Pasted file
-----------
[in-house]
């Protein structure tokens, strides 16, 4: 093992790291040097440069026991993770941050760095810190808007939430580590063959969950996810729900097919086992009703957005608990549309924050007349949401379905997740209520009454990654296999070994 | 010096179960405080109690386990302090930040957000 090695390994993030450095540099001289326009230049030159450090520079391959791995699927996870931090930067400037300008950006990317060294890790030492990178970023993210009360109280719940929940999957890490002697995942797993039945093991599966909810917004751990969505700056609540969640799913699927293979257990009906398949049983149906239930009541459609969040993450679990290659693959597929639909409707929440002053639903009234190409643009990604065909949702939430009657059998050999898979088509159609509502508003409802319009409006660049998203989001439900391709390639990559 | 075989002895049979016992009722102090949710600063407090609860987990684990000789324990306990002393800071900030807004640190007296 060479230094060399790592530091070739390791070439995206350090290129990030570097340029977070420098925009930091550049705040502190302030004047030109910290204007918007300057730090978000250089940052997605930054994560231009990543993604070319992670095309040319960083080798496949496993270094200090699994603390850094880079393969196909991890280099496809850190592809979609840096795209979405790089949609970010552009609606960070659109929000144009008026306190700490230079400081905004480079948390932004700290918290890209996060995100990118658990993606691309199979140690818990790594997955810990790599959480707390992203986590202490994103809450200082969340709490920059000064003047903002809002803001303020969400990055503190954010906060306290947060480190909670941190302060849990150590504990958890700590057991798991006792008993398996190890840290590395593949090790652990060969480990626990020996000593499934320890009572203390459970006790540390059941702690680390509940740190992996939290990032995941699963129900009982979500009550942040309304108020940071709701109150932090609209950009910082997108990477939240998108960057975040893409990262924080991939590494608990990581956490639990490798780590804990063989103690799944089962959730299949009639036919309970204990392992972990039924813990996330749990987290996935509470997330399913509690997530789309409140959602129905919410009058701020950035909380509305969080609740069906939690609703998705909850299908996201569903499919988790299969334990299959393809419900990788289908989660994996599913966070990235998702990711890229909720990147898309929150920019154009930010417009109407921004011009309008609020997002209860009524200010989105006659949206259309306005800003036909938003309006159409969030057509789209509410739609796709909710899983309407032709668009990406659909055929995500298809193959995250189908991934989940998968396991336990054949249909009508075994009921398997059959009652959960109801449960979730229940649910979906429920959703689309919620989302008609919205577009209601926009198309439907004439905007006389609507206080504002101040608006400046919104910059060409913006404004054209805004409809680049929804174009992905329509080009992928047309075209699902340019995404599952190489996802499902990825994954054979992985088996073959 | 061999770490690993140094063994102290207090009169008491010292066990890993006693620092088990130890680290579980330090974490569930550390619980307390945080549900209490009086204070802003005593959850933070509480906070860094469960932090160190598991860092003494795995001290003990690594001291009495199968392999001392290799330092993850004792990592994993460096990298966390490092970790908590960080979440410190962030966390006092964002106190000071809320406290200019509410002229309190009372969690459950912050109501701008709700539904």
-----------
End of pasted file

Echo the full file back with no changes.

[in-house]
């Protein structure tokens, strides 16, 4: 093992790291040097440069026991993770941050760095810190808007939430580590063959969950996810729900097919086992009703957005608990549309924050007349949401379905997740209520009454990654296999070994 | 010096179960405080109690386990302090930040957000 090695390994993030450095540099001289326009230049030159450090520079391959791995699927996870931090930067400037300008950006990317060294890790030492990178970023993210009360109280719940929940999957890490002697995942797993039945093991599966909810917004751990969505700056609540969640799913699927293979257990009906398949049983149906239930009541459609969040993450679990290659693959597929639909409707929440002053639903009234190409643009990604065909949702939430009657059998050999898979088509159609509502508003409802319009409006660049998203989001439900391709390639990559 | 075989002895049979016992009722102090949710600063407090609860987990684990000789324990306990002393800071900030807004640190007296 060479230094060399790592530091070739390791070439995206350090290129990030570097340029977070420098925009930091550049705040502190302030004047030109910290204007918007300057730090978000250089940052997605930054994560231009990543993604070319992670095309040319960083080798496949496993270094200090699994603390850094880079393969196909991890280099496809850190592809979609840096795209979405790089949609970010552009609606960070659109929000144009008026306190700490230079400081905004480079948390932004700290918290890209996060995100990118658990993606691309199979140690818990790594997955810990790599959480707390992203986590202490994103809450200082969340709490920059000064003047903002809002803001303020969400990055503190954010906060306290947060480190909670941190302060849990150590504990958890700590057991798991006792008993398996190890840290590395593949090790652990060969480990626990020996000593499934320890009572203390459970006790540390059941702690680390509940740190992996939290990032995941699963129900009982979500009550942040309304108020940071709701109150932090609209950009910082997108990477939240998108960057975040893409990262924080991939590494608990990581956490639990490798780590804990063989103690799944089962959730299949009639036919309970204990392992972990039924813990996330749990987290996935509470997330399913509690997530789309409140959602129905919410009058701020950035909380509305969080609740069906939690609703998705909850299908996201569903499919988790299969334990299959393809419900990788289908989660994996599913966070990235998702990711890229909720990147898309929150920019154009930010417009109407921004011009309008609020997002209860009524200010989105006659949206259309306005800003036909938003309006159409969030057509789209509410739609796709909710899983309407032709668009990406659909055929995500298809193959995250189908991934989940998968396991336990054949249909009508075994009921398997059959009652959960109801449960979730229940649910979906429920959703689309919620989302008609919205577009209601926009198309439907004439905007006389609507206080504002101040608006400046919104910059060409913006404004054209805004409809680049929804174009992905329509080009992928047309075209699902340019995404599952190489996802499902990825994954054979992985088996073959 | 061999770490690993140094063994102290207090009169008491010292066990890993006693620092088990130890680290579980330090974490569930550390619980307390945080549900209490009086204070802003005593959850933070509480906070860094469960932090160190598991860092003494795995001290003990690594001291009495199968392999001392290799330092993850004792990592994993460096990298966390490092970790908590960080979440410190962030966390006092964002106190000071809320406290200019509410002229309190009372969690459950912050109501701008709700539904």